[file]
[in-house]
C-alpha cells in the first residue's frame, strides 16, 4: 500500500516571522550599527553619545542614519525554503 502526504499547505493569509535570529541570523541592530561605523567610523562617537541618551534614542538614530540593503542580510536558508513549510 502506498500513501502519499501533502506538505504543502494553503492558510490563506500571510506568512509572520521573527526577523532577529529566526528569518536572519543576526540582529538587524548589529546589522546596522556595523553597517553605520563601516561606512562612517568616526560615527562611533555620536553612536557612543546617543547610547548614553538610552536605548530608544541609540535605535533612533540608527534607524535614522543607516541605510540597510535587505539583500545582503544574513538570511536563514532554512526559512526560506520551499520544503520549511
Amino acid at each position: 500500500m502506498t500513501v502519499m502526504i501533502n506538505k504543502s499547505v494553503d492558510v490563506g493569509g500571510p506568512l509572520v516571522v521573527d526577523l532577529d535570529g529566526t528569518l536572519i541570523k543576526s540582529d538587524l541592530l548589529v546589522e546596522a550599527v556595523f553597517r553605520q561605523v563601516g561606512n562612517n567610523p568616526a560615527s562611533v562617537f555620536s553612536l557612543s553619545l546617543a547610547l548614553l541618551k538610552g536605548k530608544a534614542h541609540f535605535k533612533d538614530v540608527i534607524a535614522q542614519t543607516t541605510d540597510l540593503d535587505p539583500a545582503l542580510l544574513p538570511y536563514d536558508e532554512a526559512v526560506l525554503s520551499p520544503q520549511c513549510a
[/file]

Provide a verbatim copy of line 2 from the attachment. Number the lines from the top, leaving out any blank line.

C-alpha cells in the first residue's frame, strides 16, 4: 500500500516571522550599527553619545542614519525554503 502526504499547505493569509535570529541570523541592530561605523567610523562617537541618551534614542538614530540593503542580510536558508513549510 502506498500513501502519499501533502506538505504543502494553503492558510490563506500571510506568512509572520521573527526577523532577529529566526528569518536572519543576526540582529538587524548589529546589522546596522556595523553597517553605520563601516561606512562612517568616526560615527562611533555620536553612536557612543546617543547610547548614553538610552536605548530608544541609540535605535533612533540608527534607524535614522543607516541605510540597510535587505539583500545582503544574513538570511536563514532554512526559512526560506520551499520544503520549511